- One-Pot Dishes. This is where winter cooking is at its best. Besides stews, braises, daubes, tagines and fricassées, there are chilies, gumbos, boiled meats like pot au feu or bollito misto, ossobuco, lamb shanks, and vegetable couscous.
- Anything Citrus. Despite winter's barren growing season for those of us who live in northern climates, the south sends us oranges, lemons, limes and grapefruits. A favorite winter salad of mine is one that combines grapefruit with avocado and red onion. See our recipe.
- Winter Vegetables. Favorites are roasted root vegetables but this is also a great time to enjoy hearty greens like kale, chard, and collard greens.
- Pastas, Grains and Rice. Baked pastas are perfect for the winter because they are satisfying and can either be the main course or a side dish; they also reheat and travel well for bringing lunch to work. Choices include lasagna, baked ziti, or one of the gazillion versions of mac and cheese. But in the winter I also love steamy pans of risottos and pilafs made with rice, barley, or ours made with quinoa.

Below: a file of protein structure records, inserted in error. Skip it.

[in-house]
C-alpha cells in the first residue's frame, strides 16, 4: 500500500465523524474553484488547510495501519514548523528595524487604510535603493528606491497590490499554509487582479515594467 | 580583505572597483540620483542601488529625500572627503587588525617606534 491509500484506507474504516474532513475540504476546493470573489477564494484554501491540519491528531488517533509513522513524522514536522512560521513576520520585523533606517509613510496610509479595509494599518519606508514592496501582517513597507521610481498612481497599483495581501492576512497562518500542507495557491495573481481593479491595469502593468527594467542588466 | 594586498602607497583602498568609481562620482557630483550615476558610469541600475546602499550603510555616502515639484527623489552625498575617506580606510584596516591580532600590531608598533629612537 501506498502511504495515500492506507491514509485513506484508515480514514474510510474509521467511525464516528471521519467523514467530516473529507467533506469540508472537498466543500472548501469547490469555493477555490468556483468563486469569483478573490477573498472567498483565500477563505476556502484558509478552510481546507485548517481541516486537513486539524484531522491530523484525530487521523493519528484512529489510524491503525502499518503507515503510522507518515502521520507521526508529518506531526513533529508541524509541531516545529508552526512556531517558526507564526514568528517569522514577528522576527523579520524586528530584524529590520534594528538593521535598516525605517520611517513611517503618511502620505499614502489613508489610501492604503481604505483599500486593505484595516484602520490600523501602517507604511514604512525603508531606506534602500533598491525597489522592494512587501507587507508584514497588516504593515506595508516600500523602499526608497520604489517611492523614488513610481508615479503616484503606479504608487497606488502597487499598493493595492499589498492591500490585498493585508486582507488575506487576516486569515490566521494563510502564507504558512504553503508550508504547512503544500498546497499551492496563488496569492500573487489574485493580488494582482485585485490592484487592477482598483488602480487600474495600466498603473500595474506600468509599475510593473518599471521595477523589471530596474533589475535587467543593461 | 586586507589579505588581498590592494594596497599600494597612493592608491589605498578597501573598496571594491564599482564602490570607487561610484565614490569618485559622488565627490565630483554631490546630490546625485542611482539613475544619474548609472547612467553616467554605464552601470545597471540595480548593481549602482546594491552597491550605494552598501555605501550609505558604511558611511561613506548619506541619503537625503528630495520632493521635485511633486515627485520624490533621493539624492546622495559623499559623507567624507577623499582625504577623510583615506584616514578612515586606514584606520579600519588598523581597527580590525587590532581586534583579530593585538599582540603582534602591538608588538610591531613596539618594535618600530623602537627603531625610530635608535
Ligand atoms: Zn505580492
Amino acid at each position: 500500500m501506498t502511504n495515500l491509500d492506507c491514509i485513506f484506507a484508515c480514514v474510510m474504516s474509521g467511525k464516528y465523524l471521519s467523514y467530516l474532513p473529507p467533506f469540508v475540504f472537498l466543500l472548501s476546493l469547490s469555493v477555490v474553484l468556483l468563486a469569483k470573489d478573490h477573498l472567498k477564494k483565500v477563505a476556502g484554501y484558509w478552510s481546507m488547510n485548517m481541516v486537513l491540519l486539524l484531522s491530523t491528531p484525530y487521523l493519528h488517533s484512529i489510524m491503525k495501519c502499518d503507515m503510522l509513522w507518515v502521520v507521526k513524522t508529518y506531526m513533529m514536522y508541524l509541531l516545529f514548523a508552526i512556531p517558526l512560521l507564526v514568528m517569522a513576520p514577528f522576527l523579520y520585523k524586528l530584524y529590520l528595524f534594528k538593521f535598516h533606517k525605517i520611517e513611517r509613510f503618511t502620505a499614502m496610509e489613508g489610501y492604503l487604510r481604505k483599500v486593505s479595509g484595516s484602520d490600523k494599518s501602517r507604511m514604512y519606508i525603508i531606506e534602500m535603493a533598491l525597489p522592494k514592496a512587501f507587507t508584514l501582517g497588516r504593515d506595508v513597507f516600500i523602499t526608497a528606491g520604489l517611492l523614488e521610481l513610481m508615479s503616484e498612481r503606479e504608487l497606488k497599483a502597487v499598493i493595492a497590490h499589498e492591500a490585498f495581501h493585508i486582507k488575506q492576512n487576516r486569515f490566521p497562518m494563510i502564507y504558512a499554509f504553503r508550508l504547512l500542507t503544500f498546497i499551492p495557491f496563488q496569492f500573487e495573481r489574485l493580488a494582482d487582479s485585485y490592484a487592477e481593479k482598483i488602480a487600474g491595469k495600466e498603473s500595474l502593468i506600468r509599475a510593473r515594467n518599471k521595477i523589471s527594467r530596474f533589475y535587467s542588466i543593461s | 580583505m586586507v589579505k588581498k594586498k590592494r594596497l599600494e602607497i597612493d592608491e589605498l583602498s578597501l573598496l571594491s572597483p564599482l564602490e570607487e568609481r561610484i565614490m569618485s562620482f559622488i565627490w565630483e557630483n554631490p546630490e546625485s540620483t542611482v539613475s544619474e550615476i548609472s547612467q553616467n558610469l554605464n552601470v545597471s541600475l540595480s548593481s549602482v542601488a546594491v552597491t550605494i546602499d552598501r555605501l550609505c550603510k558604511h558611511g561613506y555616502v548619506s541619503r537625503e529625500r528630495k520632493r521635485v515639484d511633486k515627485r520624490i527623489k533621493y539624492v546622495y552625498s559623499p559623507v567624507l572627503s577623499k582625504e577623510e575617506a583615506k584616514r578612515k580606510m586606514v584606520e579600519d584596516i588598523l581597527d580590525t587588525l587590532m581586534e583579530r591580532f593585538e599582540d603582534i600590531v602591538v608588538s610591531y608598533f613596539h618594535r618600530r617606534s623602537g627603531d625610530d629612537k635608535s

- Winter Desserts. Although we can bake cakes, cheesecakes, brownies, and fruit pies year-round, to me winter is the time for warm sweets like baked pears or apples with a drizzle of cream, bread puddings, rice pudding, fruit crisps, and soufflés, as well as simple seasonal pleasures like blue cheese crumbled over poached pears, or toasted pound cake with a drizzle of tangy lemon curd. Or a cup of good hot chocolate with a shot of rum.
Enjoy the best of winter cooking and let the pleasure of the making and the eating give us comfort against the cold.